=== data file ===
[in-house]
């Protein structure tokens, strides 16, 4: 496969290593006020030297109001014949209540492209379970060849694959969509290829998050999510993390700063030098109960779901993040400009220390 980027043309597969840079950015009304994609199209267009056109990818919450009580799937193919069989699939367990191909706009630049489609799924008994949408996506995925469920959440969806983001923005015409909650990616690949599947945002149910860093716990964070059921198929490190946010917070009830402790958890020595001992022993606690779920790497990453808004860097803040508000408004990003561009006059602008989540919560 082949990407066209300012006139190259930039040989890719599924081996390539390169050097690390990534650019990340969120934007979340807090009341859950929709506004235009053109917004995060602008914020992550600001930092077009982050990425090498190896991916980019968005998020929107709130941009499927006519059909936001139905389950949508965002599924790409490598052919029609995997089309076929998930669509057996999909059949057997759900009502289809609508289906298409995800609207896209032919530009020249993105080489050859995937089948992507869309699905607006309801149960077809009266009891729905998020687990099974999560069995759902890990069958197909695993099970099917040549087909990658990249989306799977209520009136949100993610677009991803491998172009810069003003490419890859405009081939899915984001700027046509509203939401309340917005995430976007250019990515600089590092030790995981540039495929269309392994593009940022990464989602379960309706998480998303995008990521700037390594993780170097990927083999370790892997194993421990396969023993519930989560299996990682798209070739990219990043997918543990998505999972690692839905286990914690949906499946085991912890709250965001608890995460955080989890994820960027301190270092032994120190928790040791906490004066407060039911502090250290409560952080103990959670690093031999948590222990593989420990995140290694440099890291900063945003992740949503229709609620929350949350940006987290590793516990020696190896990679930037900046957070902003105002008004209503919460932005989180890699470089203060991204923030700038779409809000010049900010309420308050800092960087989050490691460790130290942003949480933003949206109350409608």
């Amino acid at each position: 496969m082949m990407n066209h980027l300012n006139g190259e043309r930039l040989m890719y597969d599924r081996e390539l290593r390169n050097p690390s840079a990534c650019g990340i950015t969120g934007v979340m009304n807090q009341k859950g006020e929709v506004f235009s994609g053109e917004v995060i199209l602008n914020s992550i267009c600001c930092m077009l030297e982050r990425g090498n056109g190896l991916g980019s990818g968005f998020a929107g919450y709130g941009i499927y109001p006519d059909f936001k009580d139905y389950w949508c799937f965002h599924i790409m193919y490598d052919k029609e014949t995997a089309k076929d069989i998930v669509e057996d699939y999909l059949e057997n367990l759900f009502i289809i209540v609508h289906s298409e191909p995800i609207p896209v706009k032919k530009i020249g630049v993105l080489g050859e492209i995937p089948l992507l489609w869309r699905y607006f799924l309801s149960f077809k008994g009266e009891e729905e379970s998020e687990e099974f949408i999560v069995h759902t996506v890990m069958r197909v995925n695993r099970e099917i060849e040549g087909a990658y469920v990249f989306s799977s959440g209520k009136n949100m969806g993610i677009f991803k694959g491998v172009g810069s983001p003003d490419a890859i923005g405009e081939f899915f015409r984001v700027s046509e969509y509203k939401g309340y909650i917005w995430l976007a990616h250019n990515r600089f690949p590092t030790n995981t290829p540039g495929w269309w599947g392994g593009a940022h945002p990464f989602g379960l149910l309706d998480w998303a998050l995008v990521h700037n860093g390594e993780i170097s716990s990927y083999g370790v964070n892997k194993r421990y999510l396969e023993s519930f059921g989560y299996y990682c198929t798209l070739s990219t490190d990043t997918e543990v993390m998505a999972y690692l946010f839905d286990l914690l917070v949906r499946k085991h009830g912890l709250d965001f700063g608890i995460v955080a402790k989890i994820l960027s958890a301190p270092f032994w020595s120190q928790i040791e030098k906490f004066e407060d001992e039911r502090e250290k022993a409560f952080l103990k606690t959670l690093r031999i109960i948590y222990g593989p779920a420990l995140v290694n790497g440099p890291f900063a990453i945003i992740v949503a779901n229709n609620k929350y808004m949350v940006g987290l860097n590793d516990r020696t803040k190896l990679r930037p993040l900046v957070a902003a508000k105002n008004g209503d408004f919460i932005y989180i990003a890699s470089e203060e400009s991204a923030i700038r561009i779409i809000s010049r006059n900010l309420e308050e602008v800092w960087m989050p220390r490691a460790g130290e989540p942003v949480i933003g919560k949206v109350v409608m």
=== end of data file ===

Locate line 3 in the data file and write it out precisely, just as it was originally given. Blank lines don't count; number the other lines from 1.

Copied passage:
């Amino acid at each position: 496969m082949m990407n066209h980027l300012n006139g190259e043309r930039l040989m890719y597969d599924r081996e390539l290593r390169n050097p690390s840079a990534c650019g990340i950015t969120g934007v979340m009304n807090q009341k859950g006020e929709v506004f235009s994609g053109e917004v995060i199209l602008n914020s992550i267009c600001c930092m077009l030297e982050r990425g090498n056109g190896l991916g980019s990818g968005f998020a929107g919450y709130g941009i499927y109001p006519d059909f936001k009580d139905y389950w949508c799937f965002h599924i790409m193919y490598d052919k029609e014949t995997a089309k076929d069989i998930v669509e057996d699939y999909l059949e057997n367990l759900f009502i289809i209540v609508h289906s298409e191909p995800i609207p896209v706009k032919k530009i020249g630049v993105l080489g050859e492209i995937p089948l992507l489609w869309r699905y607006f799924l309801s149960f077809k008994g009266e009891e729905e379970s998020e687990e099974f949408i999560v069995h759902t996506v890990m069958r197909v995925n695993r099970e099917i060849e040549g087909a990658y469920v990249f989306s799977s959440g209520k009136n949100m969806g993610i677009f991803k694959g491998v172009g810069s983001p003003d490419a890859i923005g405009e081939f899915f015409r984001v700027s046509e969509y509203k939401g309340y909650i917005w995430l976007a990616h250019n990515r600089f690949p590092t030790n995981t290829p540039g495929w269309w599947g392994g593009a940022h945002p990464f989602g379960l149910l309706d998480w998303a998050l995008v990521h700037n860093g390594e993780i170097s716990s990927y083999g370790v964070n892997k194993r421990y999510l396969e023993s519930f059921g989560y299996y990682c198929t798209l070739s990219t490190d990043t997918e543990v993390m998505a999972y690692l946010f839905d286990l914690l917070v949906r499946k085991h009830g912890l709250d965001f700063g608890i995460v955080a402790k989890i994820l960027s958890a301190p270092f032994w020595s120190q928790i040791e030098k906490f004066e407060d001992e039911r502090e250290k022993a409560f952080l103990k606690t959670l690093r031999i109960i948590y222990g593989p779920a420990l995140v290694n790497g440099p890291f900063a990453i945003i992740v949503a779901n229709n609620k929350y808004m949350v940006g987290l860097n590793d516990r020696t803040k190896l990679r930037p993040l900046v957070a902003a508000k105002n008004g209503d408004f919460i932005y989180i990003a890699s470089e203060e400009s991204a923030i700038r561009i779409i809000s010049r006059n900010l309420e308050e602008v800092w960087m989050p220390r490691a460790g130290e989540p942003v949480i933003g919560k949206v109350v409608m």